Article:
Nurse investigated for abortion pill reversal treatments can challenge state law, court rules

Chelsea Mynyk (L), licensed nurse practitioner and certified nurse midwife, owner of Castle Rock Women's Health, with a patient.
Chelsea Mynyk (L), licensed nurse practitioner and certified nurse midwife, owner of Castle Rock Women's Health, with a patient. | Resonate Films

Nurse practitioner Chelsea Mynyk may join a lawsuit challenging a Colorado law that bars healthcare providers from offering abortion pill reversal treatments after the state investigated her, a federal judge has ruled. 

United States Magistrate Judge Susan Prose issued an order last Monday allowing Mynyk to intervene in the case Bella Health and Wellness v. Weiser, according to the legal group Alliance Defending Freedom, which represents the nurse.

Mynyk practices as a certified nurse midwife at Castle Rock Women's Health, which she operates. Her involvement in the lawsuit follows a preliminary injunction favoring Bella Health and Wellness, which challenged the same state law.

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The law restricts medical professionals from assisting women who regret initiating or may have been coerced to initiate a chemical abortion process by taking mifepristone. 

Also known as RU-486, mifepristone is the first pill in the chemical abortion regimen. It is a synthetic steroid endocrine disruptor that blocks progesterone receptors in the uterus and starves the baby to death. 

ADF Senior Counsel Kevin Theriot argues in a statement that the abortion pill reversal treatment, which involves administering progesterone to counteract mifepristone, is an option that should remain available to patients.

"Colorado can't silence medical professionals and prevent them from saving lives," Theriot said. "Many women regret their abortions, and some choose to reverse the effects of the first abortion drug, often saving their baby's life. But Colorado's law wrongly denies women the freedom to make that choice. The state can't force women to follow through with an abortion when a safe alternative is available — one that Chelsea and the pro-life plaintiffs in this case can skillfully provide."

Proponents of abortion pill reversal argue it is a safe and effective means to reverse the effects of mifepristone, advocating for the patient's right to choose continuation of pregnancy after initial steps towards abortion. Critics, however, question the treatment's safety and scientific backing.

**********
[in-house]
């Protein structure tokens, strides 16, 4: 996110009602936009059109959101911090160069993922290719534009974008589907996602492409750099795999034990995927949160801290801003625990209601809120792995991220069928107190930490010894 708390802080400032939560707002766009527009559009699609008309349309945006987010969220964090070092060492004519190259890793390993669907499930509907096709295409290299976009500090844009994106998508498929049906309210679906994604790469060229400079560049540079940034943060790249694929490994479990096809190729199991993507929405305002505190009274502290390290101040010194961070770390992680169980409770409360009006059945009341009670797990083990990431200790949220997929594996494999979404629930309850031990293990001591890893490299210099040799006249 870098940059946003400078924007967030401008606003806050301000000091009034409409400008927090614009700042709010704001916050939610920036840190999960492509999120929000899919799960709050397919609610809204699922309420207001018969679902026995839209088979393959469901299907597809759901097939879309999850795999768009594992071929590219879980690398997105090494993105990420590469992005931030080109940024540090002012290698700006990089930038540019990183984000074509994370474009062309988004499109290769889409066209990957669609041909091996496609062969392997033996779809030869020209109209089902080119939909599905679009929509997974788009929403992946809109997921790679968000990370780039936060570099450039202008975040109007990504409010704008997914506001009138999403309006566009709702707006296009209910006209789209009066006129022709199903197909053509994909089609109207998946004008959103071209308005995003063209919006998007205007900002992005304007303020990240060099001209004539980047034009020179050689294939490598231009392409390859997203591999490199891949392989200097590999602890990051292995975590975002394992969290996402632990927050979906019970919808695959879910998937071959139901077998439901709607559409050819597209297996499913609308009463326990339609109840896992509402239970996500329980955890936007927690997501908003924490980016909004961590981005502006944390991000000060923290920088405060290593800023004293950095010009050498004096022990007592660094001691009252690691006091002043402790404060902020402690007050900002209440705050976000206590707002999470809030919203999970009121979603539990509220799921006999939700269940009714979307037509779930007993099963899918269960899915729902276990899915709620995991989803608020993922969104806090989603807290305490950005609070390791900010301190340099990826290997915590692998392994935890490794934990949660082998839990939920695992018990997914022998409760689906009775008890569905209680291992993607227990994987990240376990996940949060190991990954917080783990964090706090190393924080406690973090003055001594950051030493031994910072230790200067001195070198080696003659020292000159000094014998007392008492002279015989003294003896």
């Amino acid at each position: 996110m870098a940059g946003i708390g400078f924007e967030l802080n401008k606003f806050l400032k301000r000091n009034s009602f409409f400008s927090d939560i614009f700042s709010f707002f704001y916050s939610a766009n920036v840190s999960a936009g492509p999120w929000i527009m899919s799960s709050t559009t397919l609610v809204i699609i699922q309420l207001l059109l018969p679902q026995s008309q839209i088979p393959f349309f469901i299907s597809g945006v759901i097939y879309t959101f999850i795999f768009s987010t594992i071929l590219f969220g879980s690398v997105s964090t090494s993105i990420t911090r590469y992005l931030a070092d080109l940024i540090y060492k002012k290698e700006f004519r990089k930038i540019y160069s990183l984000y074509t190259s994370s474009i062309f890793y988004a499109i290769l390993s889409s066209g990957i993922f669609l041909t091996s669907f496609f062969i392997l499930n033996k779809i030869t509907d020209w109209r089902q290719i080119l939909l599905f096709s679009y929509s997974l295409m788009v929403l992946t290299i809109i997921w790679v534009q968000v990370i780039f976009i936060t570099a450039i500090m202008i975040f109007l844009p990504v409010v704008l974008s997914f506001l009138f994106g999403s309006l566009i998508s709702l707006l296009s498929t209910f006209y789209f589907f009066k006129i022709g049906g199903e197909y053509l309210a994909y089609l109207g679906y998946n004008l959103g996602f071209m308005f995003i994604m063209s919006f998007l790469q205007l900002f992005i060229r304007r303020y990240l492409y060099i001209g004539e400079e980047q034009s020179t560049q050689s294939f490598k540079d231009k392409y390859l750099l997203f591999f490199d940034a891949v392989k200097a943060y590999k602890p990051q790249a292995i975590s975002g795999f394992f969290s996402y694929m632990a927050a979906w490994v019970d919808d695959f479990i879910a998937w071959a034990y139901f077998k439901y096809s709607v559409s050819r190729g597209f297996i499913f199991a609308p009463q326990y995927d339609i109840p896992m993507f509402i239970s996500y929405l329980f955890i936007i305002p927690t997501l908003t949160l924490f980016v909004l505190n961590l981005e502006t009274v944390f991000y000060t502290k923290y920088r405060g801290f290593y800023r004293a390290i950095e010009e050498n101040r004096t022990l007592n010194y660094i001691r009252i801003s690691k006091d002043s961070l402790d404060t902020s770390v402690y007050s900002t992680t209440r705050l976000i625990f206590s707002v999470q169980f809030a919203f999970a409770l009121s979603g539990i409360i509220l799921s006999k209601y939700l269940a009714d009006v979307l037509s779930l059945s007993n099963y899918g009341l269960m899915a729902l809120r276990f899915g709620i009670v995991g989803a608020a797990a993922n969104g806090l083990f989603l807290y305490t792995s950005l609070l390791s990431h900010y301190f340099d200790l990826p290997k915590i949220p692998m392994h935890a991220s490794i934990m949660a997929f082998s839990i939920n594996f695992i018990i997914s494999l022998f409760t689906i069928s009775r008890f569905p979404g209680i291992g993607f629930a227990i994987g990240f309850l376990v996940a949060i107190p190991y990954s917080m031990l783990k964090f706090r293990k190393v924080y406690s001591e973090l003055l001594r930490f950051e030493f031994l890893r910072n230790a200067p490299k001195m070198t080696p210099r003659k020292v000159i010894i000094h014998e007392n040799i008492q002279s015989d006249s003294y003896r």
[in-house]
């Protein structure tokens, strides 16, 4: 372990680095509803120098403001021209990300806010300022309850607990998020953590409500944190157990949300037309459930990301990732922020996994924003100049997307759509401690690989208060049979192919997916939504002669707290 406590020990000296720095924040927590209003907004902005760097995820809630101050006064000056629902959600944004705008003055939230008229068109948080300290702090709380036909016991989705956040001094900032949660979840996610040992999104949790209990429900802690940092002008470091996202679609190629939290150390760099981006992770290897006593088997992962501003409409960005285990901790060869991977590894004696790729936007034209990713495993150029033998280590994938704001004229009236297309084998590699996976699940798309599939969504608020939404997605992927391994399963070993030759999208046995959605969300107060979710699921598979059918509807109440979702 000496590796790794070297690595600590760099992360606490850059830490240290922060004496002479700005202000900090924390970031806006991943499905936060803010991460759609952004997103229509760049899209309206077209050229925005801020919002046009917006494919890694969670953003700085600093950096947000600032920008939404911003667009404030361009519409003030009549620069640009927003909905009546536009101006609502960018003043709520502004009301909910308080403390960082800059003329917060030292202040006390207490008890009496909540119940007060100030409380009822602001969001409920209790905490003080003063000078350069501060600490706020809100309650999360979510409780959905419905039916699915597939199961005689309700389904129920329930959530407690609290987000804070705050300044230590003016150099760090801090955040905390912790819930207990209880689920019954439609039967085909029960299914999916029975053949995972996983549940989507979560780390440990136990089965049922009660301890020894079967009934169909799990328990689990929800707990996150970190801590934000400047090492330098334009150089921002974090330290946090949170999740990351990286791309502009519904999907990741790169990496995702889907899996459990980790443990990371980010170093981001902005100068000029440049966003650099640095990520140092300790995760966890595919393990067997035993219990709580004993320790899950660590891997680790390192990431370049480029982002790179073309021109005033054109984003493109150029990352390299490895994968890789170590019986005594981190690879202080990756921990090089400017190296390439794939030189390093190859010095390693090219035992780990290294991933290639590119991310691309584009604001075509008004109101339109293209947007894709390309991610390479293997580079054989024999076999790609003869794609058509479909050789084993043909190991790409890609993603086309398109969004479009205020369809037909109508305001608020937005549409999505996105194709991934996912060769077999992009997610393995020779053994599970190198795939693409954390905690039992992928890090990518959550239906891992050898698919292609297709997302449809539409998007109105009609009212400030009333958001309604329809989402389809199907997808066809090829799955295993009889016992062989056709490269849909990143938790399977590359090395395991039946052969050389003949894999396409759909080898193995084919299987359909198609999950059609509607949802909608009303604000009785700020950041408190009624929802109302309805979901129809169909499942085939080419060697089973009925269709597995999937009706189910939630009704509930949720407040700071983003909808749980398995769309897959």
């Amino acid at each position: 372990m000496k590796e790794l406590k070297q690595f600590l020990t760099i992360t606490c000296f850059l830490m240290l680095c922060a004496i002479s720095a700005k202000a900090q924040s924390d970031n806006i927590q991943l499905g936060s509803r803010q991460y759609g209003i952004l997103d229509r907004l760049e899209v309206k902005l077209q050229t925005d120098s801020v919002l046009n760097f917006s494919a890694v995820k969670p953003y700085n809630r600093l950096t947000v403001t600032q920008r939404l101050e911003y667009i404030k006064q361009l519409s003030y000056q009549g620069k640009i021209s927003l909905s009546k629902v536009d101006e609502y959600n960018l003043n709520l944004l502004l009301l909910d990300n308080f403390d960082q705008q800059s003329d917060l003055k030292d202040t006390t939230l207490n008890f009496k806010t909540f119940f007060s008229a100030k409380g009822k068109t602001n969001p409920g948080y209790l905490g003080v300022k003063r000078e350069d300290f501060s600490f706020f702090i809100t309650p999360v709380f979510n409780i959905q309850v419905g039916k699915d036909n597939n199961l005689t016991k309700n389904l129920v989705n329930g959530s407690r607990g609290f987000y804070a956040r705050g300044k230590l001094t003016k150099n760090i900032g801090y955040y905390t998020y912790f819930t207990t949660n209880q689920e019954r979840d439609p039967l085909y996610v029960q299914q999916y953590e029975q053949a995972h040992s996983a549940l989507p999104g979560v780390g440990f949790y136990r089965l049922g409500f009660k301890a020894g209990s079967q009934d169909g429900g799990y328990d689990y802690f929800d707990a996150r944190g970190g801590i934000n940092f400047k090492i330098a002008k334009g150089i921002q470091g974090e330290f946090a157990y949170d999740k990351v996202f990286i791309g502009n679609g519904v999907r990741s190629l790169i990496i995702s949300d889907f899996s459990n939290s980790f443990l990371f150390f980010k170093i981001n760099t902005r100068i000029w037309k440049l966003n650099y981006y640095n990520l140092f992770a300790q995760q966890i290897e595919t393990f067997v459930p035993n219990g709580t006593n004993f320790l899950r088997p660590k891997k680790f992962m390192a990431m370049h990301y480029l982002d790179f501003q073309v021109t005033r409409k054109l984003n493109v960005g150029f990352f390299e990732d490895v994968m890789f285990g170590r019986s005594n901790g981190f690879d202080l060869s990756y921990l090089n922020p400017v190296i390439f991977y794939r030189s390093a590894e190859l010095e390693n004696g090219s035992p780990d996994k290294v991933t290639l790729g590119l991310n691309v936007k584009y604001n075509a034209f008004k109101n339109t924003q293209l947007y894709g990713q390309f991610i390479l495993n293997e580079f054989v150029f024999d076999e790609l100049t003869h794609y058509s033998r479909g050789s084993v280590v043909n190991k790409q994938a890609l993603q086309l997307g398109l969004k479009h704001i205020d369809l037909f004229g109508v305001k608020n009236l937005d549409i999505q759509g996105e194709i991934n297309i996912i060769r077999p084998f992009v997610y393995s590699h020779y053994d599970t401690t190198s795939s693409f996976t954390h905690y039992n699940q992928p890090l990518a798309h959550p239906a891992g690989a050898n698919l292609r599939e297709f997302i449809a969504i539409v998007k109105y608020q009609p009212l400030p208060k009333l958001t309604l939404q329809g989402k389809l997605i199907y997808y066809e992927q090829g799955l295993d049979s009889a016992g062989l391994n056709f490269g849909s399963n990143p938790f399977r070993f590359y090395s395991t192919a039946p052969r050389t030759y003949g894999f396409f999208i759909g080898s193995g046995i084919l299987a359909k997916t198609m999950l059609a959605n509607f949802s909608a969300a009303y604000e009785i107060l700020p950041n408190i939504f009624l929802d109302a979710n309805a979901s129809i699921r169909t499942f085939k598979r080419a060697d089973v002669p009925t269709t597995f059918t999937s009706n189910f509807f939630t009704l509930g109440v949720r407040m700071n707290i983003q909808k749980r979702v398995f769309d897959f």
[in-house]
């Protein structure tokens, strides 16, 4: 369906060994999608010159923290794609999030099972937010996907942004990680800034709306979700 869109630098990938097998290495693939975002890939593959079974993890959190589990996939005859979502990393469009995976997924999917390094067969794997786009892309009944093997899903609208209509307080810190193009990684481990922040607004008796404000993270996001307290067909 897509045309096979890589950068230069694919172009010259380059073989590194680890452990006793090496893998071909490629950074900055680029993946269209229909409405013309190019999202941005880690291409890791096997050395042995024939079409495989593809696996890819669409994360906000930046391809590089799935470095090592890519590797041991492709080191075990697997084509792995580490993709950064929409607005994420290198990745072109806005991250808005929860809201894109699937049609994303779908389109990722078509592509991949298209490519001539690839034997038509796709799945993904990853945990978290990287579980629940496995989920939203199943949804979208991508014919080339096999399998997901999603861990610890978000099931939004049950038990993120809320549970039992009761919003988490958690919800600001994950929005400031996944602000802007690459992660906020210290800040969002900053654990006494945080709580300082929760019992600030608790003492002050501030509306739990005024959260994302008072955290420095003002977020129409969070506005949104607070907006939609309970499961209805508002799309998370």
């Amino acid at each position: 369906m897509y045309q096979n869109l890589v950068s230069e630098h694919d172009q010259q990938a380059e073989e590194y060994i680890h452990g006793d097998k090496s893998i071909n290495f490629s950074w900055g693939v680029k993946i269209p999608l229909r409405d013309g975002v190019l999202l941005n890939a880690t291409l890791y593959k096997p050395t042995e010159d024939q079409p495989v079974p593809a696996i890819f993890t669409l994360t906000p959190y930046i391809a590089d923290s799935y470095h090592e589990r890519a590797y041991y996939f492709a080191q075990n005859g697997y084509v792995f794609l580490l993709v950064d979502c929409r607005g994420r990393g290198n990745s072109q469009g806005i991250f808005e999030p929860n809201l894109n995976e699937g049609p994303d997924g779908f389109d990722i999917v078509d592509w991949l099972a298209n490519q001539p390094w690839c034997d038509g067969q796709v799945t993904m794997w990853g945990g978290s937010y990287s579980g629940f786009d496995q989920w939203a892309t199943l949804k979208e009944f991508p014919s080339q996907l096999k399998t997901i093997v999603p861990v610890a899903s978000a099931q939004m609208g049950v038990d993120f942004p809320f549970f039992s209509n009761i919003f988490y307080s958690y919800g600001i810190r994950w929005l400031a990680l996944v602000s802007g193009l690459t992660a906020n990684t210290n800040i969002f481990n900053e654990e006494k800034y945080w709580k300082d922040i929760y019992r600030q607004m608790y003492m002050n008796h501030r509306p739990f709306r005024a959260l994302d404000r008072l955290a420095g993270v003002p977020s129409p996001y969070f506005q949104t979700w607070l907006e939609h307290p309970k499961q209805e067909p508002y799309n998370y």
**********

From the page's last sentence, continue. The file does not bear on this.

Last year, Colorado passed a law explicitly banning the procedure, prompting Bella Health and Wellness, represented by The Becket Fund for Religious Liberty, to file a lawsuit against Colorado Attorney General Phil Weiser and other state entities, stating that the law infringed on their constitutional rights and religious freedoms.

The case saw a significant development when U.S. District Court Judge Daniel D. Domenico granted a preliminary injunction that temporarily halted enforcement of the law against Bella Health and Wellness. However, this injunction did not extend to other providers like Mynyk, who seeks legal recourse to defend her practice and her patients' choices.

Mynyk's stake in the matter escalated when she received a notification from the Colorado State Board of Nursing about an investigation into her practice based on an anonymous complaint regarding her provision of abortion pill reversal.

The investigation reflects the practical implications of the law for individual healthcare providers. Mynyk argues that she feels "religiously compelled" to provide abortion pill reversal. 

In her legal fight, Mynyk asserts that the Colorado law violates her First Amendment rights by restricting free speech and her Fourteenth Amendment rights by impeding due process and unlawfully limiting her ability to provide complete information and services to their patients.

The lawsuit coincides with national scrutiny over abortion policies, especially following the U.S. Supreme Court's consideration of challenges to the U.S. Food & Drug Administration's regulations on mifepristone. Groups like the American Association of Pro-Life Obstetricians and Gynecologists argue that loosening restrictions on abortion drugs compromises patient safety.

"According to the FDA's own label, roughly one in 25 women who use these drugs will require emergency medical attention for serious, even life-threatening, complications," AAPLOG stated. "The risks to women who take abortion drugs only increase without in-person screenings by medical professionals."

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